The burning question? That same old story. It seems that the applicant would rather not build the affordable housing (32 units out of 100 dwellings) he is obligated to under policy DM2 of the local plan. Apparently it’s simply not ‘affordable’ – for him.

Suffolk Coastal’s Planning Committee’s response reminds one of jesting Pilate. They washed their hands and delegated agreement of the essential affordable housing provision to their Planning Officers. Who have negotiated a sum of money (a ‘commuted sum’) be paid “to provide affordable housing at the same level as approved, in the event that no affordable housing provider acquires some or all of the affordable housing in a reasonable timescale.

Lets park the cynical phrase  “to provide affordable housing at the same level as approved’ for one moment, and follow the money.

This decision clearly – presumably  unintentionally – gives the applicant an opportunity to elect to pay the commuted sum option instead of building 32 affordable units simply by refusing any offer for affordable units from any provider. (I have heard that at least one realistic offer has been made. )

It would very much benefit the developer to pay the commutated sum. It would provide no benefit whatsoever to the people of Woodbridge.

Why?  The amount the applicant would have to pay NOT to build the 32 affordable homes is a maximum of £100,000 per unit *. Multiply that by 32 and you see he would in effect be paying about £3 million to be allowed to build 32 extra houses of the same size to sell at market prices ( in Woodbridge, that’s a great deal more than £100,000 each). The greater the number of affordable housing units and the higher the sales price of market housing, the greater the incentive to commute.

So, when the Council agreed an increase of residences from 70 to 100, it increased the incentive for the applicant not to provide affordable housing. And by the combination of the Council agreeing an increase in residences and commuting the affordable housing provision, the applicant will receive a multi-million pound windfall. Talk about the law of unintended consequences!  Unless Suffolk Coastal ‘s Planning Committee takes immediate action, it looks like the public asset that is the old Council Offices is earmarked for private profit.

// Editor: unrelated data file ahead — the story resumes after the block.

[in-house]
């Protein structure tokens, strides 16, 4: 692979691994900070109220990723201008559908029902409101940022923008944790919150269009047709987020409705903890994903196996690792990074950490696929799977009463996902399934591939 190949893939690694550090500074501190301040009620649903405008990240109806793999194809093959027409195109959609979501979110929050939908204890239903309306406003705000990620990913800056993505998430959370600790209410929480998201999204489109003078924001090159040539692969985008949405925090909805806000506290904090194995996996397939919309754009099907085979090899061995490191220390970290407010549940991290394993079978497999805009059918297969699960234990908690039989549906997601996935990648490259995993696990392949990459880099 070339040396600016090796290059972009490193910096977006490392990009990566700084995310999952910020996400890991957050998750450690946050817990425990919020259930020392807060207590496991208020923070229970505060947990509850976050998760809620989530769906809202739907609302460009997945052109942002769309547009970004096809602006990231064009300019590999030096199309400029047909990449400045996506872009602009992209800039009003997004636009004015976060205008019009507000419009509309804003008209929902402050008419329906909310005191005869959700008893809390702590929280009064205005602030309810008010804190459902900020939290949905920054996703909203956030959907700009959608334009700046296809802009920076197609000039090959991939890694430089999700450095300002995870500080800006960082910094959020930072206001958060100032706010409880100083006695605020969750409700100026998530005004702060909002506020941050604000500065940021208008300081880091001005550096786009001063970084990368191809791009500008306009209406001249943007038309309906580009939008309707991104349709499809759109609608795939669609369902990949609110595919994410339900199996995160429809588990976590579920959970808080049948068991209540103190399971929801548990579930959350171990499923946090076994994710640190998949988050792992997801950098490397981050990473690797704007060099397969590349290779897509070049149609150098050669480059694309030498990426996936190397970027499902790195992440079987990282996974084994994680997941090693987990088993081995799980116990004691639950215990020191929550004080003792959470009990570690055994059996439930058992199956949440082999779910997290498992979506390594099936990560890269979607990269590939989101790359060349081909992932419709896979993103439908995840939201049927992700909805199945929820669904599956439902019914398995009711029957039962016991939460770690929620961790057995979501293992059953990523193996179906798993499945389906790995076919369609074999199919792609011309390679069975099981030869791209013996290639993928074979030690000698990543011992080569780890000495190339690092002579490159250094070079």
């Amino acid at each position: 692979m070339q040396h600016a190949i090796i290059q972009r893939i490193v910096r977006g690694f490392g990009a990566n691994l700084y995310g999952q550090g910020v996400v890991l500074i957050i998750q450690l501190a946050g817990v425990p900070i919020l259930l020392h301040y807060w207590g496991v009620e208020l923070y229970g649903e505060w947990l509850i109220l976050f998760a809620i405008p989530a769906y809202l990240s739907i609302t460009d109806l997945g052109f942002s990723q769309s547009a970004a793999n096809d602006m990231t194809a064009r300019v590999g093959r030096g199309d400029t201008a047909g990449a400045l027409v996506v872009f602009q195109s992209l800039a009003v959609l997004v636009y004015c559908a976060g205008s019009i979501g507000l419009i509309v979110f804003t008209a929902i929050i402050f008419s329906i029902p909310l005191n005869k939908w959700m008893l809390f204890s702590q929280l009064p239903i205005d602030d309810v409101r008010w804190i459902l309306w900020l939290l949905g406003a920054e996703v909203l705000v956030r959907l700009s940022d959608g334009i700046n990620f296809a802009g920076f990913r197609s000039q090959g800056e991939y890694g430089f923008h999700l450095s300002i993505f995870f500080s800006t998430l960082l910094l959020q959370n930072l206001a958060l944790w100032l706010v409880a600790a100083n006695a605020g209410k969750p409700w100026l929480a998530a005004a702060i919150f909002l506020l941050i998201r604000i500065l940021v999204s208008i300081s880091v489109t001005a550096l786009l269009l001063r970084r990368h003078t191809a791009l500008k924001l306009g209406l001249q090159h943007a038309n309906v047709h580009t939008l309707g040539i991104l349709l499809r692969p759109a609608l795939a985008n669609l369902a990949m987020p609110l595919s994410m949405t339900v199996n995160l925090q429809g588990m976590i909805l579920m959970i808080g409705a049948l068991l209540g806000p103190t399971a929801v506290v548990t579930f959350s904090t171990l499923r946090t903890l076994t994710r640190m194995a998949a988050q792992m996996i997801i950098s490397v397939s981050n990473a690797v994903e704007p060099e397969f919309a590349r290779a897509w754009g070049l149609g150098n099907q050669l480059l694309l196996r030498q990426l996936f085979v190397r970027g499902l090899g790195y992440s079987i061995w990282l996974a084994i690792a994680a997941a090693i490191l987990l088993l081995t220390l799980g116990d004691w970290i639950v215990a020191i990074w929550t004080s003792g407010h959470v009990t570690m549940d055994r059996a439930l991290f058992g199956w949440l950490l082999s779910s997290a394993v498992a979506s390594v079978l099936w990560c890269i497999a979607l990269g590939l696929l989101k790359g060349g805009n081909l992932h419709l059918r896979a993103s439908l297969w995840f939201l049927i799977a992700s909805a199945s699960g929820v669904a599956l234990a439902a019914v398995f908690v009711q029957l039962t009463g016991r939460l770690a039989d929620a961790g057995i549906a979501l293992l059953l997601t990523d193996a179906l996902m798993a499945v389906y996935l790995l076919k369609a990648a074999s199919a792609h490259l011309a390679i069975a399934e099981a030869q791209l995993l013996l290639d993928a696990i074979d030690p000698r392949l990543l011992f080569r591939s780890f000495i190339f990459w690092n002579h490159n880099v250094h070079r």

At the same time, that commutated sum of £3million – supposedly to provide “Affordable Housing at the same level as approved” – will do little to benefit the forgotten people of Woodbridge. It will certainly not provide 32 units of affordable housing within Woodbridge which is what we might consider the phrase ‘at the same level as approved’ to mean.

Although £3million is considered by Suffolk Coastal’s planners as fair reparation for NOT building 32 homes on a site that has already been purchased, it will NOT cover the purchase of land, design, planning and building of anything like 32 homes anywhere else! Experts suggest 14 maximum, which is less than half of those guaranteed to the committee and promised to the community. And, of course, wherever these affordable homes are, they will be unlikely to be in Woodbridge, where finding any housing below ‘market’ prices is daily less possible. There is no land within Woodbridge to buy.

How can it be right that an applicant purchasing a public asset gains by not providing the agreed affordable housing the locality so desperately needs? Indeed, has a positive incentive not to provide it?

To say that the development was unpopular was to put it mildly. It was overwhelmingly opposed by the residents of Woodbridge and Melton, the Woodbridge County Councillor (me), Woodbridge Town Council, Melton Parish Council, and local and national organisations, whose views were overridden by the planning officers and planning committee. Its only saving grace was the possibility of affordable housing in situ.

The District Council Planning Committee needs to step up to the plate, rescind its delegation to the Head of Planning, and revert to its October demand for a detailed scheme for the provision of affordable housing on-site and to wholly abandon using the offer of a commutation alternative.


*The amount payable by the applicant in the event of commutation is set according to the number of bedrooms per residence in the affordable housing and whether the area  in which the housing is to be provided is categorised high, medium or low cost. Woodbridge is categorised high cost and the figure per residence is in the region of £90,000 -£100,000. Thus a commutation of the 32 affordable residences in Woodbridge would require a commutation payment of about £3 million. How many homes can you buy in Woodbridge for £3 million? How many can you build?